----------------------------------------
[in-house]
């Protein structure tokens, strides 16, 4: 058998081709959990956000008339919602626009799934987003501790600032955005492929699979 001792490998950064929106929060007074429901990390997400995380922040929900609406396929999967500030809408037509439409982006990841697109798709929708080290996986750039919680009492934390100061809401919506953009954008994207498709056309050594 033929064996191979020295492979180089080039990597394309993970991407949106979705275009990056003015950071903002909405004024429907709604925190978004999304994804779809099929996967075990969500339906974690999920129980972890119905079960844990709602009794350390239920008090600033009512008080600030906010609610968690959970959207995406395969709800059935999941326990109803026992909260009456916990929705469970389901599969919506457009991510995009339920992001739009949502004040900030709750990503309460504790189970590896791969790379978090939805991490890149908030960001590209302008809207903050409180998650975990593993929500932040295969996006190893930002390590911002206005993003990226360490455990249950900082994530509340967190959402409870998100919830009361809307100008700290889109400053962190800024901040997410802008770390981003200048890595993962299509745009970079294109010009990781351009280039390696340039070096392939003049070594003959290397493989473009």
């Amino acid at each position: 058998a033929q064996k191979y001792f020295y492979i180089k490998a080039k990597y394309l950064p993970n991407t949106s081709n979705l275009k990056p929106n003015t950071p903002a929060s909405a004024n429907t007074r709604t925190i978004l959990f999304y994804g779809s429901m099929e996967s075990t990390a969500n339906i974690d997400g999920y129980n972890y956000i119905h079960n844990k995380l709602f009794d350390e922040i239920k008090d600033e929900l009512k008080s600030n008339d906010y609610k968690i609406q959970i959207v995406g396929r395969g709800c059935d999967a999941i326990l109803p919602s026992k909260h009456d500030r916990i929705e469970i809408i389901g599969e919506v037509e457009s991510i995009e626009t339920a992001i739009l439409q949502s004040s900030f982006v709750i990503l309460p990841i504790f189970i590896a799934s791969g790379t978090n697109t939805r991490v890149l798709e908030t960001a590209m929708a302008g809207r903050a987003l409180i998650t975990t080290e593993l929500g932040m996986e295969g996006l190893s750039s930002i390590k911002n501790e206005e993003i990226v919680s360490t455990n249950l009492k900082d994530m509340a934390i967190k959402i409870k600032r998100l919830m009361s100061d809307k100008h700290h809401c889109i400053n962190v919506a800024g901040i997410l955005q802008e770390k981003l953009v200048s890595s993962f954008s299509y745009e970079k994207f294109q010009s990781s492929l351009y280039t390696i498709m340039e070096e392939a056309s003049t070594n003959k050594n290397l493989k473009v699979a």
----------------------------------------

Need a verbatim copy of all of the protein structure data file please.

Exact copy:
[in-house]
């Protein structure tokens, strides 16, 4: 058998081709959990956000008339919602626009799934987003501790600032955005492929699979 001792490998950064929106929060007074429901990390997400995380922040929900609406396929999967500030809408037509439409982006990841697109798709929708080290996986750039919680009492934390100061809401919506953009954008994207498709056309050594 033929064996191979020295492979180089080039990597394309993970991407949106979705275009990056003015950071903002909405004024429907709604925190978004999304994804779809099929996967075990969500339906974690999920129980972890119905079960844990709602009794350390239920008090600033009512008080600030906010609610968690959970959207995406395969709800059935999941326990109803026992909260009456916990929705469970389901599969919506457009991510995009339920992001739009949502004040900030709750990503309460504790189970590896791969790379978090939805991490890149908030960001590209302008809207903050409180998650975990593993929500932040295969996006190893930002390590911002206005993003990226360490455990249950900082994530509340967190959402409870998100919830009361809307100008700290889109400053962190800024901040997410802008770390981003200048890595993962299509745009970079294109010009990781351009280039390696340039070096392939003049070594003959290397493989473009």
């Amino acid at each position: 058998a033929q064996k191979y001792f020295y492979i180089k490998a080039k990597y394309l950064p993970n991407t949106s081709n979705l275009k990056p929106n003015t950071p903002a929060s909405a004024n429907t007074r709604t925190i978004l959990f999304y994804g779809s429901m099929e996967s075990t990390a969500n339906i974690d997400g999920y129980n972890y956000i119905h079960n844990k995380l709602f009794d350390e922040i239920k008090d600033e929900l009512k008080s600030n008339d906010y609610k968690i609406q959970i959207v995406g396929r395969g709800c059935d999967a999941i326990l109803p919602s026992k909260h009456d500030r916990i929705e469970i809408i389901g599969e919506v037509e457009s991510i995009e626009t339920a992001i739009l439409q949502s004040s900030f982006v709750i990503l309460p990841i504790f189970i590896a799934s791969g790379t978090n697109t939805r991490v890149l798709e908030t960001a590209m929708a302008g809207r903050a987003l409180i998650t975990t080290e593993l929500g932040m996986e295969g996006l190893s750039s930002i390590k911002n501790e206005e993003i990226v919680s360490t455990n249950l009492k900082d994530m509340a934390i967190k959402i409870k600032r998100l919830m009361s100061d809307k100008h700290h809401c889109i400053n962190v919506a800024g901040i997410l955005q802008e770390k981003l953009v200048s890595s993962f954008s299509y745009e970079k994207f294109q010009s990781s492929l351009y280039t390696i498709m340039e070096e392939a056309s003049t070594n003959k050594n290397l493989k473009v699979a």